There are three major parties in France and a few smaller ones. In March 1998, Socialist party(PS) won 242 seats, the neo-Gaullist RPR won 133 seats, the Union of French Democracy won 107 seats, Communist party won 34 and radicals 33. However, at presidential elections a few years ago it was Jacques Chirac(RPR) who won with 52.64%, ahead of Lionel Jospin (47.36%) (PS).

PS is essentially the left-wing party in France. Its recent popularity clearly indicates the general popularity of New Left during the past few years. However, the New-Left’s ideology is now much more oriented towards free markets and capitalism. So they can be looked as a centre party, who in their election propaganda tries to win as many leftish voters as possible.

RPR is the right-wing party in France. They now have the presidents seat, but lost on the last elections, due to the popularity of the New-Left. They have not changed their position over the past decades much.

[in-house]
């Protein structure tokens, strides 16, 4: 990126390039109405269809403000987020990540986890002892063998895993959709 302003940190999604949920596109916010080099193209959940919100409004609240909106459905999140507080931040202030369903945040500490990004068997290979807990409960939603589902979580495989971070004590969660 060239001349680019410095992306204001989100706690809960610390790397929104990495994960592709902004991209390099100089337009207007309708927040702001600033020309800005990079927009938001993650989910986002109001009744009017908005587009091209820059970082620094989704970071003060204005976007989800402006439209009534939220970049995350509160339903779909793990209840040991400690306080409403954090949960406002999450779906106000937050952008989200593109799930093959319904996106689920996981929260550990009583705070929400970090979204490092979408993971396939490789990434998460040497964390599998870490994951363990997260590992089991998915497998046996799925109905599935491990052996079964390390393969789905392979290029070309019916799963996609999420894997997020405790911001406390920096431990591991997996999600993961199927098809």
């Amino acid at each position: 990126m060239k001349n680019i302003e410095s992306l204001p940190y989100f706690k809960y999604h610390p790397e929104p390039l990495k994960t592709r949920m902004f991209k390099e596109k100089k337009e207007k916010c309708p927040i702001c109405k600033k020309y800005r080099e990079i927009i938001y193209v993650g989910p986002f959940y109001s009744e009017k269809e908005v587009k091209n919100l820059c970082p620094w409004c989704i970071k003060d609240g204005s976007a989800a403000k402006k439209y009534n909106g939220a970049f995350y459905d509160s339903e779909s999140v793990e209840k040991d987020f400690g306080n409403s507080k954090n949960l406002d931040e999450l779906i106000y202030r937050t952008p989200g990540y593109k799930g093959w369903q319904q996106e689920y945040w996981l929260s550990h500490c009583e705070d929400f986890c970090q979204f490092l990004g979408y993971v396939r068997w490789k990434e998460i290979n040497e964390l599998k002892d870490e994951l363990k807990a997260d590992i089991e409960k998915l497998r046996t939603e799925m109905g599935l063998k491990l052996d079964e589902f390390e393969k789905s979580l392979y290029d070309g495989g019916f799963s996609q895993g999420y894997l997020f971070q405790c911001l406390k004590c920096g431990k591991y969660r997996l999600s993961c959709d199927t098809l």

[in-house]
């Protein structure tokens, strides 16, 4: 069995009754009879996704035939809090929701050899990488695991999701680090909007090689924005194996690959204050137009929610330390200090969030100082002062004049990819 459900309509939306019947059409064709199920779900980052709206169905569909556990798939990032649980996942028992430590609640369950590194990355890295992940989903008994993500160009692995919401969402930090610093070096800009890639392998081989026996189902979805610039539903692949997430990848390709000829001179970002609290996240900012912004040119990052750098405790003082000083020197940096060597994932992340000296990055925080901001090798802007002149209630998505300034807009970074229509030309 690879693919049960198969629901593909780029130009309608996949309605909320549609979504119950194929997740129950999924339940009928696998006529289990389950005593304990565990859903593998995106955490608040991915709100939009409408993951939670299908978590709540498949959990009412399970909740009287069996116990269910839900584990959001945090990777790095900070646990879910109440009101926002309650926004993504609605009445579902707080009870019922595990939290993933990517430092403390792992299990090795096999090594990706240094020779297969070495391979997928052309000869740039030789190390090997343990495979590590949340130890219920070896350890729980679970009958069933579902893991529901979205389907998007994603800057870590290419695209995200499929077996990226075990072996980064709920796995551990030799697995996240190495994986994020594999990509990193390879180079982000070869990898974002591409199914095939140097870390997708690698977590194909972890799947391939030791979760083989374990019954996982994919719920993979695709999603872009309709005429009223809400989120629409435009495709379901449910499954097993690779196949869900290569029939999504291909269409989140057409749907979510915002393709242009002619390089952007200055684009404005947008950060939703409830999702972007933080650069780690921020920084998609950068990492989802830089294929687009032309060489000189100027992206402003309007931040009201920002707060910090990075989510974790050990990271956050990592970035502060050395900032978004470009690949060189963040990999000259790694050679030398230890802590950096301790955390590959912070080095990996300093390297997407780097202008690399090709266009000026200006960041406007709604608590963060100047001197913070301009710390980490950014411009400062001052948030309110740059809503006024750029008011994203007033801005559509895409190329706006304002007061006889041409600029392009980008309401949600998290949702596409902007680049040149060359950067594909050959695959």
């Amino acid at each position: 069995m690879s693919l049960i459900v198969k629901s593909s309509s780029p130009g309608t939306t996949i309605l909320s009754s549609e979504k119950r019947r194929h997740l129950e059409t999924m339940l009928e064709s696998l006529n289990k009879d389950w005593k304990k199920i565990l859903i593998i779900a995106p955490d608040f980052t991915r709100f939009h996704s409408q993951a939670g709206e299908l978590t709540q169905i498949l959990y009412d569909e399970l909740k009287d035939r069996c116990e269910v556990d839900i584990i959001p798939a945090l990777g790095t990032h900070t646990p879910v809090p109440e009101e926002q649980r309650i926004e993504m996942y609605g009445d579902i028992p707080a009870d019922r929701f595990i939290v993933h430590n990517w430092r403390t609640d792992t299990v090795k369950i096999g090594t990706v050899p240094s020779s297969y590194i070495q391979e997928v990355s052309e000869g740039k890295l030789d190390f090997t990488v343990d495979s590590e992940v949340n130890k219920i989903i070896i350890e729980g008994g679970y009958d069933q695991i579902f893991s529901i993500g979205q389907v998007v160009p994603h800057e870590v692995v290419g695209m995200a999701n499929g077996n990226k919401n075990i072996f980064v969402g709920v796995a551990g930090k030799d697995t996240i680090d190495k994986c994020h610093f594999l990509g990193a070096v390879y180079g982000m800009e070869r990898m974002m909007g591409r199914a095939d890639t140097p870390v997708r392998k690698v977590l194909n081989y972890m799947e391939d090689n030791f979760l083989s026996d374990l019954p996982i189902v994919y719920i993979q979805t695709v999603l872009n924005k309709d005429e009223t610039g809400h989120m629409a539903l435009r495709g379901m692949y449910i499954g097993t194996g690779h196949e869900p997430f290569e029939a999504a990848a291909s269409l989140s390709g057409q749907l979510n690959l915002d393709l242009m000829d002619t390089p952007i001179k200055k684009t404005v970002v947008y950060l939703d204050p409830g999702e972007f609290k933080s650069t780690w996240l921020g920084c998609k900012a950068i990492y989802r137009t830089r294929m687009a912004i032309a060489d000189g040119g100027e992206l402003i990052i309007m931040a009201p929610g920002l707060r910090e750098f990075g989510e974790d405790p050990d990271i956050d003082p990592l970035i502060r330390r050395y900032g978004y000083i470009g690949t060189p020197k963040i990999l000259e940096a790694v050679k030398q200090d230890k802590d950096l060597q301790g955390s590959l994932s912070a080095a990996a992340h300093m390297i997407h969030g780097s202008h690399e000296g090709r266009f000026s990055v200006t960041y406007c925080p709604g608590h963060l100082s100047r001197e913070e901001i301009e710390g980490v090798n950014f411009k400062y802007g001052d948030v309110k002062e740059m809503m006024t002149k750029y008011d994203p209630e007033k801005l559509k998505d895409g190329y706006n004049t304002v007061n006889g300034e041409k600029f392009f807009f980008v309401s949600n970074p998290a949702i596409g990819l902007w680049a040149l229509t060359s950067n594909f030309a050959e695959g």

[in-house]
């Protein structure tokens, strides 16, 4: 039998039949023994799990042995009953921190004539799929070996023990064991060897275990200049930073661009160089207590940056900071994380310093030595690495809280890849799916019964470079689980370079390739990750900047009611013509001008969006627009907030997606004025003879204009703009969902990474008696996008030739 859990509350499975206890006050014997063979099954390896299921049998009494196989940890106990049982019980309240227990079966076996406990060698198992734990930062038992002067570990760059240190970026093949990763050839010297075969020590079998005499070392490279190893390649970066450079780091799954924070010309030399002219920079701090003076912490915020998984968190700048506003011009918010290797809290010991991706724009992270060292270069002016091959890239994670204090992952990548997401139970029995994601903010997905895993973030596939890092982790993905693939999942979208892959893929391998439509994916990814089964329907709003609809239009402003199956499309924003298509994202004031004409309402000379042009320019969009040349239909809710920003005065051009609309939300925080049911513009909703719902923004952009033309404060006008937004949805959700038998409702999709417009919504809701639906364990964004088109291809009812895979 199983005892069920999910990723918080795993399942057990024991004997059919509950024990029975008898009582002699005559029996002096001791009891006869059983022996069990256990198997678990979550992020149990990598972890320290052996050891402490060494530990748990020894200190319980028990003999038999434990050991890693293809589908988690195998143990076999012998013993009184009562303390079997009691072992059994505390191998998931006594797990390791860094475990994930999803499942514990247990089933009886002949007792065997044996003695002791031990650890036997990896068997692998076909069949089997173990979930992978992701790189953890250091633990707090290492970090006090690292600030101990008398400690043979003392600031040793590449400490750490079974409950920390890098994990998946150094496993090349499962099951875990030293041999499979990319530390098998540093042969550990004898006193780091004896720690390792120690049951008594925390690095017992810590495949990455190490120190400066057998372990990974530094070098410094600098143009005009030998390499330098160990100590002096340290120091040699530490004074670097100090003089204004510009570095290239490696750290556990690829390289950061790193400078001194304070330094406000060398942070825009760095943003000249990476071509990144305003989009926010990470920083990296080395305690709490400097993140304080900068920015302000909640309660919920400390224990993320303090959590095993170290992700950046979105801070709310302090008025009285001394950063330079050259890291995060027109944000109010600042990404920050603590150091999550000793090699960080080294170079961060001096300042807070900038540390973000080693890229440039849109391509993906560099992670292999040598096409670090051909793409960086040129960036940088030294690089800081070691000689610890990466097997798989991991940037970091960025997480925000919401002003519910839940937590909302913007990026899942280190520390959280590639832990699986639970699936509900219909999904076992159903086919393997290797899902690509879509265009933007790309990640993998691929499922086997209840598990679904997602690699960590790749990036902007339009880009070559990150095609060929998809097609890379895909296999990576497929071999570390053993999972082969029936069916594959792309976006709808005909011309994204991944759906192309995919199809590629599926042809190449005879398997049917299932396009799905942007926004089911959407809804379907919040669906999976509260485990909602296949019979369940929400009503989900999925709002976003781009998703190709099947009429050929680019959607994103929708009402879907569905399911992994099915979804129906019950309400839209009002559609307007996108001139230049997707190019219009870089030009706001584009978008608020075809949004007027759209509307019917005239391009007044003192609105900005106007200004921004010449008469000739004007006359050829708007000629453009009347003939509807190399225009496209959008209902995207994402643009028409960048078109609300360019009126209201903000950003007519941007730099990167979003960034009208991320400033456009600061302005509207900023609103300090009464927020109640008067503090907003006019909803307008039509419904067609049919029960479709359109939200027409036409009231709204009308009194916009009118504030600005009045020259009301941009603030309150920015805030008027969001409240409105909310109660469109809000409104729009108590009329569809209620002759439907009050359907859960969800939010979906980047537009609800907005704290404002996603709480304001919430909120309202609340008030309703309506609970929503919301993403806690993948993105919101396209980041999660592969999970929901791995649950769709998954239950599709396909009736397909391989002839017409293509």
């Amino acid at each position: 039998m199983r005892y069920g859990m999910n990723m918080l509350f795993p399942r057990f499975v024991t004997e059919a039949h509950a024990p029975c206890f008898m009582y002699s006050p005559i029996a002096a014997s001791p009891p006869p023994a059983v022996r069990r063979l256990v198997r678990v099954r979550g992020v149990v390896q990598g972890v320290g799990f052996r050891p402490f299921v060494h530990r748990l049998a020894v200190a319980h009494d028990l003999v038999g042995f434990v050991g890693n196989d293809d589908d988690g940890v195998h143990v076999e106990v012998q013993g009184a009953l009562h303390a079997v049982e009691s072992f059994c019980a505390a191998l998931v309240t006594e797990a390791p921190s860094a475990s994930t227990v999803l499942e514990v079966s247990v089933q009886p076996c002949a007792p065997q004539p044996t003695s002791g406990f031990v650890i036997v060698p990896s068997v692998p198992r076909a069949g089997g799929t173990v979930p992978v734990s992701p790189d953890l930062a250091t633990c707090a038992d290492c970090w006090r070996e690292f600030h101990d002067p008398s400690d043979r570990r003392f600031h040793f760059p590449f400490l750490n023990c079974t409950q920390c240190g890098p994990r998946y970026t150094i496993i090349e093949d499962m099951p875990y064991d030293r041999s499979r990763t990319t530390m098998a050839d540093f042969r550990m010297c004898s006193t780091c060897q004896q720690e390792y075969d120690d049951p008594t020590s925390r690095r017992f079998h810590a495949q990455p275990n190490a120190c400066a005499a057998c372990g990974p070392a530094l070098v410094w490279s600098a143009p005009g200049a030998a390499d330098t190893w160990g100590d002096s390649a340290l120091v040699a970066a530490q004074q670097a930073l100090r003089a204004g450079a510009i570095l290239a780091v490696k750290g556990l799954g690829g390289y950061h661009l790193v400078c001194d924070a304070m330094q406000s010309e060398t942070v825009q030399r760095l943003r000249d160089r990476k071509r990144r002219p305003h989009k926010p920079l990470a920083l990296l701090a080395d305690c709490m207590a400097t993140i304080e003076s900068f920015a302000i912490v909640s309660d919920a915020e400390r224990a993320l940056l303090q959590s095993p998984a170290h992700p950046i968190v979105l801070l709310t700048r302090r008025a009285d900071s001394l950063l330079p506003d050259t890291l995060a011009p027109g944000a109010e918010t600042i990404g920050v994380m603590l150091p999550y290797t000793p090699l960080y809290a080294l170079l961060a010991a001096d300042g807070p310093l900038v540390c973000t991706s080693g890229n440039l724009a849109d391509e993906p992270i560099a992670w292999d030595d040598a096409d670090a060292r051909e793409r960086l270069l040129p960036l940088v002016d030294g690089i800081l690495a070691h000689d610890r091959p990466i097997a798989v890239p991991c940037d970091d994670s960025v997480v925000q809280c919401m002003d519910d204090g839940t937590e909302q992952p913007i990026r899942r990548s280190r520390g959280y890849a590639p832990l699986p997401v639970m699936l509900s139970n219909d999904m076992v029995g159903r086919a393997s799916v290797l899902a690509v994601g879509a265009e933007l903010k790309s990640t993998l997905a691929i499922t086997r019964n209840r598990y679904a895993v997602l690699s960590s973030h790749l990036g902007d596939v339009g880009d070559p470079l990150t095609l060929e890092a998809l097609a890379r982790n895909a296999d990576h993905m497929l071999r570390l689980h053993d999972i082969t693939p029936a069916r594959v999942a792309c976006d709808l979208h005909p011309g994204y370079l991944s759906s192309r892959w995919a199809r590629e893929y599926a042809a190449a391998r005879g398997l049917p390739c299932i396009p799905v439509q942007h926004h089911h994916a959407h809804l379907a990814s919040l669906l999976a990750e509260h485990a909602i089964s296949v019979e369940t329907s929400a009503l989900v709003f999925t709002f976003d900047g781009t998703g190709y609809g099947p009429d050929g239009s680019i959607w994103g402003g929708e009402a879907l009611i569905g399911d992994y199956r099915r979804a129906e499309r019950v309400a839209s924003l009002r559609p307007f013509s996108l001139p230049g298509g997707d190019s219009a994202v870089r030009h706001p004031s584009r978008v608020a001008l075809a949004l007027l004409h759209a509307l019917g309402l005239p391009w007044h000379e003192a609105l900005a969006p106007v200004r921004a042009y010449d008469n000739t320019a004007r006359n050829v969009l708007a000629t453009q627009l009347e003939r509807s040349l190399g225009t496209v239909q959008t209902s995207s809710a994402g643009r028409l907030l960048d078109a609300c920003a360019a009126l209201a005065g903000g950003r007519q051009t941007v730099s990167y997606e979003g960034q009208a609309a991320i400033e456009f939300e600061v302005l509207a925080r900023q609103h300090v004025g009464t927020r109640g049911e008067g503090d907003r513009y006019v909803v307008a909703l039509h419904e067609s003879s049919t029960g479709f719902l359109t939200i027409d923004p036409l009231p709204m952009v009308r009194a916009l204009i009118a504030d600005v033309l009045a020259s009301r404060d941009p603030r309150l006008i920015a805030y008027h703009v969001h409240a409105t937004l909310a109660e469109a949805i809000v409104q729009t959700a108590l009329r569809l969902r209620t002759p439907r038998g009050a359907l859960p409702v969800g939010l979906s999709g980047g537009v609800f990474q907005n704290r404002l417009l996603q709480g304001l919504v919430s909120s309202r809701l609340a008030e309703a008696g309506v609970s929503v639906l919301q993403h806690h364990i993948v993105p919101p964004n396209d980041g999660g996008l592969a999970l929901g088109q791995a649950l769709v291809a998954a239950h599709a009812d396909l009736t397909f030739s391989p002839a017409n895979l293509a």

UDF is the centre party. It is actually a party composed of Republican party, and Social Democratic Centre. It is basically a centre-rightwing party. Did the radical party separate from them? It has been loosing its electoral support over the past years.

Finally, there are smaller parties: Communists, National Front and ecological parties. Communists and ecological parties are at the extreme left and National Front is at the extreme right, however, none of them has significant support.